I’ve been working outside in the gardens for more than a few days now. I’ve raked up dried grass, cut back perennials and removed thick layers of wet, matted leaves smothering yellowed and light-starved foliage. I’ve plunked in rows of peas and lettuces and carrots and watched birds return to gather bits and twigs for nests. Truthfully, it never really felt like gardening until I heard the gentle buzzzz. It’s the happy busy bee making my garden so delightful to work in and profitable as well. Garden labor is fruitless, quite literally, without the unceasing efforts of the precious bees.

I’m celebrating the return of these happy, hard-working friends! Once again they’ve triumphed over environmental onslaughts to feed and feast upon early blooming crocuses. Throughout the season we’ll work side-by-side in this petite patch to grow a green, fruitful and healthy garden in which we all thrive. The bees’ return signals not only the beginning of spring, but a new beginning in my efforts to have healthy, organic, safe places to live and grow. A bee in my garden… now that’s worth celebrating!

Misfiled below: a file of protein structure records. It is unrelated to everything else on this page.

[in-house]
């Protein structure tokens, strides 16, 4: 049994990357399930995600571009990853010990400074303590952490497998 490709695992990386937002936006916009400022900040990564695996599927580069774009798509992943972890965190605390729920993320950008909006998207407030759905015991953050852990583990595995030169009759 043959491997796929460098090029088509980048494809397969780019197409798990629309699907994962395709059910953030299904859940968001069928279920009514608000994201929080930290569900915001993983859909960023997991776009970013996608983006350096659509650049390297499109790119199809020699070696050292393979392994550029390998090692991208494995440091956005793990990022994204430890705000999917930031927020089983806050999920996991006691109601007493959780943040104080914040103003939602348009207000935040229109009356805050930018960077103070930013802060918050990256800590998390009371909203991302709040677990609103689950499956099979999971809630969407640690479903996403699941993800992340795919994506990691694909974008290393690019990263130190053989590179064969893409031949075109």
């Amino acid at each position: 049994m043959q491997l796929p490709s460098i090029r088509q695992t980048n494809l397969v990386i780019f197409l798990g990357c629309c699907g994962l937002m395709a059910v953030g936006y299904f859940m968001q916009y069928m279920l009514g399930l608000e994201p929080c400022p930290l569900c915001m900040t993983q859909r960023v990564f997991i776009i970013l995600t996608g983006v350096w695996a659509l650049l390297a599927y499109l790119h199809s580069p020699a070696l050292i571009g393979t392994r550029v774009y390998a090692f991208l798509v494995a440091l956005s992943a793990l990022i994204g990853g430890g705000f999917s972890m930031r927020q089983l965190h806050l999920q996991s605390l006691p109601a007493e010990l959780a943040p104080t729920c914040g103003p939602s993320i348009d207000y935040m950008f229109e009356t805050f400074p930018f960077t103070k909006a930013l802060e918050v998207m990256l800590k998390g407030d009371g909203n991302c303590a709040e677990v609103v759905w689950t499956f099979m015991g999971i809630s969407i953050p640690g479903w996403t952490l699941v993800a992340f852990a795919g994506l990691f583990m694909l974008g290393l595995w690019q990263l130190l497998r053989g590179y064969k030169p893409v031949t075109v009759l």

6 comments to A Bee In My Garden

  • Lisa- you are definitely emulating the bee with all your garden work :) Wild bee sightings are definitely a cause for celebration !

  • Lisa, I am so happy that you have bees already, and wish my temperatures would be warm enough for things to show any signs of life. Happy Spring to you!

  • Lisa Gustavson

    Each year I’ve been holding my breath wondering if the wild populations have survived. I really do celebrate their return! :-)

  • Lisa Gustavson

    Thank you. It’s been a lovely spring-like week. March returns in the form of snow next week. At least I know my friends are safe and waiting!

  • Funny how we are so tuned in to that buzzing sound! Bees are coming out in drives here, I do wish that I was better at ID. I have no clue what types but they certainly are a welcomed sight/sound.

  • Camron Barth

    It’s such a good idea to plant gardens/flowers that are conducive to honey bees! We need to help them!